An important implication of this study relates to the difficulty of the discriminations acquired by the subjects. Differentiating differences of one-eighth of an inch, without having a sample against which to compare has been demonstrated to be an initially difficult task for normal individuals. The position taken by the writer is that intelligence is related to the time it takes to identify what the problem is, but not to the discrimination itself. Therefore, moderately and severely retarded individuals should be expected to make the same visual discriminations as normal individuals, but require more assistance in guiding their attention to the relevant aspects of the problem. The procedure described in this report might have application to other situations where visual or other sensory discriminations are required, such as letter recognition, cooking, and bench assembly work.
This study also suggests several possible changes in current sheltered workshop and work activity center practices. Perhaps tasks which are presently refused or “jigged” because of presumed difficult discriminations would be more habilitative and remunerative if the discriminations were taught. A study is in progress to provide further clarification on this issue.
In the present experiment, the procedures were administered using a one-to-one relationship (teacher-student). The easy-to-hard procedure could also be used effectively in small groups. However, many individuals need the supervision and feedback available only in a one-to-one situation in order to learn this and other tasks. Workshop and work activity center personnel seldom set up systematic one-to-one training programs because of staff shortage and client load, and also because they have been successful doing what training they have done in group settings. As expectancies rise and techniques develop, we will have to move to one-to-one instruction for much of the training to be done. What has been a luxury for reaching simple tasks will be a necessity for training on more complex tasks.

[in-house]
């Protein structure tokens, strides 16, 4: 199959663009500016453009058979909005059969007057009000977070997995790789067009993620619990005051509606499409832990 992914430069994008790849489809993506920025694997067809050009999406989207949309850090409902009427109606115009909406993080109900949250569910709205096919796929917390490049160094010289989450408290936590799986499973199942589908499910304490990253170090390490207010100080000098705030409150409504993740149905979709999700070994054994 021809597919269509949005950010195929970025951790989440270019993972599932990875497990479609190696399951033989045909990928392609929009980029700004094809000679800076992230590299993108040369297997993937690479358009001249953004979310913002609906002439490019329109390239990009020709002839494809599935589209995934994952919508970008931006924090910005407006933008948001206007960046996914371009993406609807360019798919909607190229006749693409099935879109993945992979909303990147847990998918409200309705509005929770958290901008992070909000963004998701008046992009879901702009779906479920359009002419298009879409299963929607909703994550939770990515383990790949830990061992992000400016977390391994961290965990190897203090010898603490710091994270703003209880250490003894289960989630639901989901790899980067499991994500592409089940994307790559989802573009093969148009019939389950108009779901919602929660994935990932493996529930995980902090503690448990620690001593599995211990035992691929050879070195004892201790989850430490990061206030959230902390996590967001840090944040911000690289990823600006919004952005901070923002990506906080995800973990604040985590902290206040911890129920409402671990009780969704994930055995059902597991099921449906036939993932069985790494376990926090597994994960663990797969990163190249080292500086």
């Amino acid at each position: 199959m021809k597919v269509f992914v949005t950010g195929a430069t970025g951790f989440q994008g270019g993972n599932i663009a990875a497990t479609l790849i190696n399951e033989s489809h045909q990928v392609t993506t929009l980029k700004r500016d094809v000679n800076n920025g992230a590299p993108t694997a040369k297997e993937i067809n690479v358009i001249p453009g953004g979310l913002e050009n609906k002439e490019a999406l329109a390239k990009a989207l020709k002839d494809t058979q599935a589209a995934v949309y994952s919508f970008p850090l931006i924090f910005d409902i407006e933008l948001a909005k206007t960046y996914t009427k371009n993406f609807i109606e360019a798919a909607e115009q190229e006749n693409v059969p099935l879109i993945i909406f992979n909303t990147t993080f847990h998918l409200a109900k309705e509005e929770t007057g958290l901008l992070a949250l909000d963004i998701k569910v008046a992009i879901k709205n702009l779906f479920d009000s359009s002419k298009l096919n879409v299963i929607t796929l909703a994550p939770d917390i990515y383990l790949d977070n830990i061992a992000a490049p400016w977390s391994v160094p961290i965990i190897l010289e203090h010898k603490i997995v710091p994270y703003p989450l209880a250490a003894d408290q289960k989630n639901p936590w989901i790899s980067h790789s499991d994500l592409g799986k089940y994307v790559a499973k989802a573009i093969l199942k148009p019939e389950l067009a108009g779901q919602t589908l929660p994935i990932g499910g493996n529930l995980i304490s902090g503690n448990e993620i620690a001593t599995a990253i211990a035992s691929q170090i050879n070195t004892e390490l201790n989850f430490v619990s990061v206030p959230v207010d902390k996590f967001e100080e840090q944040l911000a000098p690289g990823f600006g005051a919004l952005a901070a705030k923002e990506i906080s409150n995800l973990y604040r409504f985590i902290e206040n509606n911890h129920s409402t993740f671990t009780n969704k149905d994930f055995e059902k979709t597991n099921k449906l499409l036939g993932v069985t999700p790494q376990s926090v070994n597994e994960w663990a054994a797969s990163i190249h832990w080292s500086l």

The level of complexity of tasks found in work settings for the moderately and severely retarded must be scrutinized for their non-habilitative nature (Gold, 1972), with the intent of moving to more fulfilling tasks. Studies such as this one should cause us to question all of the assumptions which underlie apparently inappropriate expectancies. Revised expectancies and an emerging technology of instruction should result in a significantly improved outlook for the moderately and severely retarded.
In “The Revolving Door in an MR Hospital: A Study of Returns from Leave” (Mental Retardation, 1973 11 (1), 55) by Keys, Boroskin, and Ross, the total population was 3,334 with 448 in Family Care and 918 on Home Leave; at the end of the study, there were 3,180 total population with 449 in Family Care and 726 on Home Leave.
EDITOR'S NOTE: This 1973 Marc Gold article appeared in volume 11 of Mental Retardation, one of two articles he had published on the parameters of workshop assembly tasks in our journal that year. As I mentioned in my preceding commentary, the inclusion of this work as an illustration of Secretary Swenson's challenge may seem mysterious to most. I ask that you look beyond the dated terminology and emphasis on workshop tasks. Terminology of course must be considered in its historical context and for the sake of historical accuracy the paper is reprinted (as are the other two) as originally published. However, the point of the study—developing fine visual discrimination—and the implications framed in terms of sheltered workshop productivity deserves some additional context. In one of my very first undergraduate classes related to persons with intellectual and developmental disabilities the Marc Gold film “Try another way” was shown (yes, it was actually a film). Illustrated was a package of techniques Gold developed as a special education teacher on the west coast and later empirically studied and refined as a professor at the University of Illinois. There is nothing particularly remarkable in the method as seen through a contemporary lens: gentle guidance, verbal prompts, use of reinforcement. Basic principles of behavior were the point of my class. What I overlooked then and is largely obscured in the article's narrative on experimental protocol, is Gold's fundamental belief that limitations are not inherent in the person but rather a function of our lack of imagination. The study is as much about aspiration as methodology. As Gold noted, question assumptions and revise expectations.
This study was supported in part by NICHHD Program Project Grant No. HD 05951 to Children's Research Center, University of Illinois at Urbana-Champaign. Appreciation is expressed to Progress School, Decatur, Illinois, and Community Workshop, Peoria, Illinois.